Global retail chain Walmart has come under fire for the oversight of a racial slur used on their website. REUTERS

Walmart’s Earvin Young on Accelerating Equity in Education and Workforce Mobility

Originally published at corporate.walmart.com. Earvin Young is the Vice President, People Strategy and Portfolio Management, Sam’s Club & Walmart Education Shared Value Network Lead. Walmart ranked No. 26 on The DiversityInc Top 50 Companies for Diversity list in 2022.

 

Growing up in inner-city Chicago as the child of a strong, single working mom and the oldest of three siblings, I learned firsthand that access to opportunity unlocks potential. My first job was delivering newspapers in my neighborhood, come rain, sleet or snow. It was on-the-job education, and I learned time management, discipline and commitment. These skills were foundational professional learnings, which served me well when I pursued my college education and throughout my career.

These early experiences also shaped my passion for promoting workforce growth and mobility in underserved communities. Today, I have the privilege to work with a group of Walmart and Sam’s Club associates brought together to help create equitable educational opportunities for Black and African Americans across two key areas: partnerships with Historically Black Colleges and Universities (HBCUs) and support for non-traditional pathways to careers through skill development and credentials. As the largest private employer in the country, we recognize the value of traditional and non-traditional education.

Our longstanding partnership with HBCUs continues to grow. We are proud to announce that Walmart and Sam’s Club will host the inaugural HBCU Student Summit in Northwest Arkansas Oct. 7-10. Over a three-day immersive weekend, we will invite HBCU students to join us for professional development workshops and interview opportunities.

We are also continuing to leverage learnings as a launch point for other efforts, including:

  • Taking a first-of-its-kind Walmart Makers Studio experience on tour. The Walmart Makers Studio originally launched in Atlanta in partnership with The Big Homecoming and will make appearances on the 365 Impact Tour. The project takes elements of festival to HBCU campuses across the U.S., educating and inspiring students in areas like education, leadership, entrepreneurship, health and financial literacy.  Learn more here.
  • Sponsoring the inaugural HBCU New York Football Classic to celebrate Black excellence and culture. Learn more here.
  • Bringing HBCU merchandise to stores in October to meet customer needs.
  • Building upon our Equity in Education Initiative with North Carolina A&T State University, we have expanded our engagement to include Walmart executives in residence in mentor circles on campus and the pairing of 100 freshman men with mentors through the Black Male Initiative.

In addition to supporting college education, we must create multiple pathways to equitable advancement opportunities through non-degree credentialing programs. That is why the Walmart.org Center for Racial Equity, through Walmart and the Walmart Foundation, is complementing our work with philanthropic efforts aimed at supporting advancement opportunities for workers without college degrees. Today, we are announcing $2.5 million in grants from Walmart to support three organizations focused on these areas:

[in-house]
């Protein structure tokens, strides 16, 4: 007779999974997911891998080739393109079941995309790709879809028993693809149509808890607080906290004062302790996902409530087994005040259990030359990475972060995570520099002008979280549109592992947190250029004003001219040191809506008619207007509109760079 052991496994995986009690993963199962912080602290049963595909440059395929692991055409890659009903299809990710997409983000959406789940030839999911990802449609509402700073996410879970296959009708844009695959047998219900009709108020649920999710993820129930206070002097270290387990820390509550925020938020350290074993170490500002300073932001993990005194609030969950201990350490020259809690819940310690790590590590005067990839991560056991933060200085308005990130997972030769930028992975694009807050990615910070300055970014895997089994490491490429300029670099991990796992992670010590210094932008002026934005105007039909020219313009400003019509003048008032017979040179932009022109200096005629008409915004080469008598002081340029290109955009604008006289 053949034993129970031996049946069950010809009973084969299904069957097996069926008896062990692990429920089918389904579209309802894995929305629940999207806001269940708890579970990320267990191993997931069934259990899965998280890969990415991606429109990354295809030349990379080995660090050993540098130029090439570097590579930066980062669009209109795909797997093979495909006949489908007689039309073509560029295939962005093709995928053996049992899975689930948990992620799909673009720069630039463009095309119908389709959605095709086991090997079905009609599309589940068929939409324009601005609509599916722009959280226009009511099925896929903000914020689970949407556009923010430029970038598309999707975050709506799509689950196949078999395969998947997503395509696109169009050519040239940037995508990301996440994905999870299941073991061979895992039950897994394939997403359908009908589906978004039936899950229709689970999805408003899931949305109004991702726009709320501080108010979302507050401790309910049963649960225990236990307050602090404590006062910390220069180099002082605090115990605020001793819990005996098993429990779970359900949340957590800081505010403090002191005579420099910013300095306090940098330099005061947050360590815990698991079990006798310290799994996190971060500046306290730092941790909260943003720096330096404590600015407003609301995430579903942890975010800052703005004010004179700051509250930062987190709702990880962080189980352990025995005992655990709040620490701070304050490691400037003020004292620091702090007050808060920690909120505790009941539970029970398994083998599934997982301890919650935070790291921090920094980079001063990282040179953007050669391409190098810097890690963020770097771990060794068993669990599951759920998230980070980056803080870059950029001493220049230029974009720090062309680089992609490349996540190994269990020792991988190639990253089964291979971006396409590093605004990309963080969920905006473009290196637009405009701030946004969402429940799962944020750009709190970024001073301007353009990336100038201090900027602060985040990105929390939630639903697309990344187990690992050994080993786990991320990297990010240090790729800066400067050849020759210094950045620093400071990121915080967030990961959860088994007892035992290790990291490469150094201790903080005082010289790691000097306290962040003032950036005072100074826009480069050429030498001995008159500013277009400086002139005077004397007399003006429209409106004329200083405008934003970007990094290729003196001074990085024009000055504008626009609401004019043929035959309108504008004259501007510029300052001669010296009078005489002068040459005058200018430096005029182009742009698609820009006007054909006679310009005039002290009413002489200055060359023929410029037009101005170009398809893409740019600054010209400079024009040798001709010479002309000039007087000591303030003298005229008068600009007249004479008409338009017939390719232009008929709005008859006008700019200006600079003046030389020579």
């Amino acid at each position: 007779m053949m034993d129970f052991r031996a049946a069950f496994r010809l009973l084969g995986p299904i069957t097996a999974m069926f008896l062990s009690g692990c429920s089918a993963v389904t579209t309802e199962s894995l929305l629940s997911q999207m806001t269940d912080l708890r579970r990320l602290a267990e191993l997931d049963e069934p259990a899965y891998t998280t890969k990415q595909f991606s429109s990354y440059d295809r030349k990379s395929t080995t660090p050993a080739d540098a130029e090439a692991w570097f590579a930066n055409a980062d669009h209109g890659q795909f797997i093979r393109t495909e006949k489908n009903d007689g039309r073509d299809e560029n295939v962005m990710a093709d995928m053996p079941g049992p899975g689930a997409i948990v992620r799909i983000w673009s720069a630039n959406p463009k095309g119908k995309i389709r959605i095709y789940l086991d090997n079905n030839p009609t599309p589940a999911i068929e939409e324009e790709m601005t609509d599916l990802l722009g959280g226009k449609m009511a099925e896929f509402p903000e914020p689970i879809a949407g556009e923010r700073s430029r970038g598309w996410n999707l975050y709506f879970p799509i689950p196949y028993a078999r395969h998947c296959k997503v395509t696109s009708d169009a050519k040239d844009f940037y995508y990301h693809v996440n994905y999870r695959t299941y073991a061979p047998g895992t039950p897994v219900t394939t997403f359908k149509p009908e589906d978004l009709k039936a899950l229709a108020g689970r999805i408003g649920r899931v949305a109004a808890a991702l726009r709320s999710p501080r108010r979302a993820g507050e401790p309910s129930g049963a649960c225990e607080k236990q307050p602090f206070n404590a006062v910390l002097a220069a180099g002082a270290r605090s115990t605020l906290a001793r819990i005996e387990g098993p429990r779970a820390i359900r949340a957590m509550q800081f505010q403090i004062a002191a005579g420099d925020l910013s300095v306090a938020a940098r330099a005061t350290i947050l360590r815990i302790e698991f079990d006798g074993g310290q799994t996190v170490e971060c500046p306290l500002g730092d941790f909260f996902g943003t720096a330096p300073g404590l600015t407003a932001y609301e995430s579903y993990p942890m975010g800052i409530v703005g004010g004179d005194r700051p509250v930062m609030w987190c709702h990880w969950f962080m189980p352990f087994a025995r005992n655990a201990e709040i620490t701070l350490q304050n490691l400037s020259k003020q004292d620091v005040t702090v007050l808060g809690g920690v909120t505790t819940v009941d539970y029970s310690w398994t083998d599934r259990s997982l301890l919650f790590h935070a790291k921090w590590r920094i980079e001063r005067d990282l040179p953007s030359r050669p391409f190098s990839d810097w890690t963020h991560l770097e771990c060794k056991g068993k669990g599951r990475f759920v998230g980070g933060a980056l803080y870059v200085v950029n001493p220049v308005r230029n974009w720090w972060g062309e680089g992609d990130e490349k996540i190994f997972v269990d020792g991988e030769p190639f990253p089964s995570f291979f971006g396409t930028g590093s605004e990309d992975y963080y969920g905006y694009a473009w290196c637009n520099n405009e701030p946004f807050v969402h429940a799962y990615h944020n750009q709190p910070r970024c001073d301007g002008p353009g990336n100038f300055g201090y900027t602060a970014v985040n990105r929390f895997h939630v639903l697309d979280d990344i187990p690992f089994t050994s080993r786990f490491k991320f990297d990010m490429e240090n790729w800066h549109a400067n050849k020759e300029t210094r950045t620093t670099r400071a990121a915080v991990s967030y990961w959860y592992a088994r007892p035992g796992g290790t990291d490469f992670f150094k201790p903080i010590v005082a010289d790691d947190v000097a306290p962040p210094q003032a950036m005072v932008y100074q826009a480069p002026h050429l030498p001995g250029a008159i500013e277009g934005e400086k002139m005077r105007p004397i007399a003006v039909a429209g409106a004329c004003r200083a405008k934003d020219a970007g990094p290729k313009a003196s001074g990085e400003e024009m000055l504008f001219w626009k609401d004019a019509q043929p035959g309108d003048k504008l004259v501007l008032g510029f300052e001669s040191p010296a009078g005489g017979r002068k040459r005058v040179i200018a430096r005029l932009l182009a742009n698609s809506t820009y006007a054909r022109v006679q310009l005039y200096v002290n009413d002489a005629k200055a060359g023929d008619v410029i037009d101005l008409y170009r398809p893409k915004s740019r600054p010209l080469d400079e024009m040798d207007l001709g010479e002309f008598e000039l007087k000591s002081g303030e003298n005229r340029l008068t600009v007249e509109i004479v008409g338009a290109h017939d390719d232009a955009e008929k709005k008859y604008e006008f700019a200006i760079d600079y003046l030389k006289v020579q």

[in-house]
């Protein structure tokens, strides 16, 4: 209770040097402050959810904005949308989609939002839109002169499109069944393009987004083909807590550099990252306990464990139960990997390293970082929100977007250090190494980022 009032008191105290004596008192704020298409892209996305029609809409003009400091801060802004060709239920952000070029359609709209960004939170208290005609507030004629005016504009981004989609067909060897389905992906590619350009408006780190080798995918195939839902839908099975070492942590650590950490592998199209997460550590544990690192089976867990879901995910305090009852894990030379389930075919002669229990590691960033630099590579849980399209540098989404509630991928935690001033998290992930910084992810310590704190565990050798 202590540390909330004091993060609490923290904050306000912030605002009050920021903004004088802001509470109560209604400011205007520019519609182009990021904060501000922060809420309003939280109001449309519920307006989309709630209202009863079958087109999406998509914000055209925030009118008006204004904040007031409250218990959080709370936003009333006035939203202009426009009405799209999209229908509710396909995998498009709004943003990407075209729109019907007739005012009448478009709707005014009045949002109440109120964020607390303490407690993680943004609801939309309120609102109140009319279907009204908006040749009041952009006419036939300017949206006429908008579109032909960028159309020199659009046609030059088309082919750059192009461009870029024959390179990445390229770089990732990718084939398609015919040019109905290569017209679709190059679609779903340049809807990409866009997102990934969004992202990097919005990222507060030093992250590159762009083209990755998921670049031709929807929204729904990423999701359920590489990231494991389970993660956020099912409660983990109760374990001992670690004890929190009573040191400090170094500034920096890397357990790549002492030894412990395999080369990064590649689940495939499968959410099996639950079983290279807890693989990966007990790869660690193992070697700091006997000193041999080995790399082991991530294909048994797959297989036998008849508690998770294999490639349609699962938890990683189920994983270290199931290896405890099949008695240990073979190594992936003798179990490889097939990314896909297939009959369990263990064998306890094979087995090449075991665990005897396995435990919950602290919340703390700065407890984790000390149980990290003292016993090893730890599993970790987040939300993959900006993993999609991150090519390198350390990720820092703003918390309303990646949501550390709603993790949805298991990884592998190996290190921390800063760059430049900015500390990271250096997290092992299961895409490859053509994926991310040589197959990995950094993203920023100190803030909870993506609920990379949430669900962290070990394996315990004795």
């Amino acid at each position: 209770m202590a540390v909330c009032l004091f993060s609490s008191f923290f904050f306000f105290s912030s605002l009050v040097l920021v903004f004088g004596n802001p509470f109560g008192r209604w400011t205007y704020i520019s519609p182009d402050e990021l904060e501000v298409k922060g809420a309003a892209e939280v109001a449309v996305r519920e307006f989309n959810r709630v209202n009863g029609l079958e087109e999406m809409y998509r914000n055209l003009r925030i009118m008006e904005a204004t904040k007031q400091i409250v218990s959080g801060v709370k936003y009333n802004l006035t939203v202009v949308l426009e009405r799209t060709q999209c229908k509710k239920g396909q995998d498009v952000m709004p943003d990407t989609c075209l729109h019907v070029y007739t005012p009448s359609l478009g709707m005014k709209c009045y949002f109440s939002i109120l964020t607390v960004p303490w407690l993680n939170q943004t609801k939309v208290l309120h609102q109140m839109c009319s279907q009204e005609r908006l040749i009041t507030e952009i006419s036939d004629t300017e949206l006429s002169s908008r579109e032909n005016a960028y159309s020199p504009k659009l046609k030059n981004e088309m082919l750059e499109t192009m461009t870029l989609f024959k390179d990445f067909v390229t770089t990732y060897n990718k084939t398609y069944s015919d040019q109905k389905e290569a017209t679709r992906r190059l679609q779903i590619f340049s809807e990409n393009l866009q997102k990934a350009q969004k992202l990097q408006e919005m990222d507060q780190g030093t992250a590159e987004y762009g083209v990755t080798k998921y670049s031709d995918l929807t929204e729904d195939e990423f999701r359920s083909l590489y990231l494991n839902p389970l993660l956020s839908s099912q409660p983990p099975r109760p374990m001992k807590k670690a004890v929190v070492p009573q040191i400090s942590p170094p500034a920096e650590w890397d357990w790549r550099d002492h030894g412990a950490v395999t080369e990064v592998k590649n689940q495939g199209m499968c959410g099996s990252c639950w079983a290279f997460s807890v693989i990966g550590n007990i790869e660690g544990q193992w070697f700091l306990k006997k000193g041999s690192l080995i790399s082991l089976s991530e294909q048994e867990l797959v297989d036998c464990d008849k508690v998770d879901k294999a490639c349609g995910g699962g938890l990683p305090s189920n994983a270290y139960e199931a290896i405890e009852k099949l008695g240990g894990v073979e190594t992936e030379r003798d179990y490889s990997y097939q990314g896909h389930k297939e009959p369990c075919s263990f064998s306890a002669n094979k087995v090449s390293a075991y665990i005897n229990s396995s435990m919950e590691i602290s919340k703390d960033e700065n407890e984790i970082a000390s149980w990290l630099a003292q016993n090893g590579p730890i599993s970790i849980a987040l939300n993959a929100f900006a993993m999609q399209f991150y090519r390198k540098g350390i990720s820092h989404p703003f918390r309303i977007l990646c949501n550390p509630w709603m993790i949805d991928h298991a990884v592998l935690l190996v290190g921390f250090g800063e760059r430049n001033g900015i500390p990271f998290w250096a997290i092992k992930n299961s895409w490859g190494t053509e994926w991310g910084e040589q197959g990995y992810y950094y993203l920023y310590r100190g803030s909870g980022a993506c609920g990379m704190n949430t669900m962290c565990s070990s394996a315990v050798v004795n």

• Jobs for the Future (JFF) will expand its Racial Economic Equity Initiative and work alongside workforce leaders in the South to co-design a community-based and worker-informed research agenda, and support communities in applying these learnings to create economic growth for Black workers.
  • 1890 Universities Foundation will introduce a new Faculty EXCEL Fellowship program across the 1890 HBCU land grant universities to support researchers as they evaluate non-traditional pathways for Black students and workers, and the role that the 1890 universities could play in supporting new employment pathways through short-term, non-degree credentials.
  • The Education Trust will launch research projects focused on understanding the systemic barriers to post-secondary education for Black students and workers, including research to calculate the cost of credential programs for Black students by state.

I am excited about these efforts and the ongoing commitment I see at Walmart to work inside our business and within our communities to address the root causes of racial disparity in education and beyond to help advance racial equity. Our commitment is personal to many at Walmart because we see ourselves in this work. Much like my first job delivering newspapers taught me diligence and persistence, we are working to consistently create a workplace and community where there is a pathway for everyone and all feel they belong.

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